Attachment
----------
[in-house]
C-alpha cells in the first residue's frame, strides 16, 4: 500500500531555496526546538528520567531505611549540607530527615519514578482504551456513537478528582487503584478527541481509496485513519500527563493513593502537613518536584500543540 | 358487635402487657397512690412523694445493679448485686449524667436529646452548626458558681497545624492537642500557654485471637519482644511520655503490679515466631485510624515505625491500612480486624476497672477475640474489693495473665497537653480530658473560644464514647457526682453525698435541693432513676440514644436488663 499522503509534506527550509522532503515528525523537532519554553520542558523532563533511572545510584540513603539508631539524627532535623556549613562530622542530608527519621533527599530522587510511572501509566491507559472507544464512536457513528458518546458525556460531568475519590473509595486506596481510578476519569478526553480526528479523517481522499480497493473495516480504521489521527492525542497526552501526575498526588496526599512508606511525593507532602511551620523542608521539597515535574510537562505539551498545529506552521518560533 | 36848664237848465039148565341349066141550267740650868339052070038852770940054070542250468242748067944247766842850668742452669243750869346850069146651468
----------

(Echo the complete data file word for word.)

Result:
[in-house]
C-alpha cells in the first residue's frame, strides 16, 4: 500500500531555496526546538528520567531505611549540607530527615519514578482504551456513537478528582487503584478527541481509496485513519500527563493513593502537613518536584500543540 | 358487635402487657397512690412523694445493679448485686449524667436529646452548626458558681497545624492537642500557654485471637519482644511520655503490679515466631485510624515505625491500612480486624476497672477475640474489693495473665497537653480530658473560644464514647457526682453525698435541693432513676440514644436488663 499522503509534506527550509522532503515528525523537532519554553520542558523532563533511572545510584540513603539508631539524627532535623556549613562530622542530608527519621533527599530522587510511572501509566491507559472507544464512536457513528458518546458525556460531568475519590473509595486506596481510578476519569478526553480526528479523517481522499480497493473495516480504521489521527492525542497526552501526575498526588496526599512508606511525593507532602511551620523542608521539597515535574510537562505539551498545529506552521518560533 | 36848664237848465039148565341349066141550267740650868339052070038852770940054070542250468242748067944247766842850668742452669243750869346850069146651468